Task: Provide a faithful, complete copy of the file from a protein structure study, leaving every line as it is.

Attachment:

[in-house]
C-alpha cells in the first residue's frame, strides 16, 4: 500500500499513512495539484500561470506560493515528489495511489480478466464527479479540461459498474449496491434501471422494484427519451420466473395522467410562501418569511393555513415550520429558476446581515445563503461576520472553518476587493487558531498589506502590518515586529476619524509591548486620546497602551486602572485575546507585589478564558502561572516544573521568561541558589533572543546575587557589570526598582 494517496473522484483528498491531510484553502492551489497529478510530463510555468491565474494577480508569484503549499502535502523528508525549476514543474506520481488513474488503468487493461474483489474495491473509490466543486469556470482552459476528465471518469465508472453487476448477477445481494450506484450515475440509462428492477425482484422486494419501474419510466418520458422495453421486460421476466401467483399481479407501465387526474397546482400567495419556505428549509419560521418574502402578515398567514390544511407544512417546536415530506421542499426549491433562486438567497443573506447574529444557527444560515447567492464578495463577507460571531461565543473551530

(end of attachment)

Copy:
[in-house]
C-alpha cells in the first residue's frame, strides 16, 4: 500500500499513512495539484500561470506560493515528489495511489480478466464527479479540461459498474449496491434501471422494484427519451420466473395522467410562501418569511393555513415550520429558476446581515445563503461576520472553518476587493487558531498589506502590518515586529476619524509591548486620546497602551486602572485575546507585589478564558502561572516544573521568561541558589533572543546575587557589570526598582 494517496473522484483528498491531510484553502492551489497529478510530463510555468491565474494577480508569484503549499502535502523528508525549476514543474506520481488513474488503468487493461474483489474495491473509490466543486469556470482552459476528465471518469465508472453487476448477477445481494450506484450515475440509462428492477425482484422486494419501474419510466418520458422495453421486460421476466401467483399481479407501465387526474397546482400567495419556505428549509419560521418574502402578515398567514390544511407544512417546536415530506421542499426549491433562486438567497443573506447574529444557527444560515447567492464578495463577507460571531461565543473551530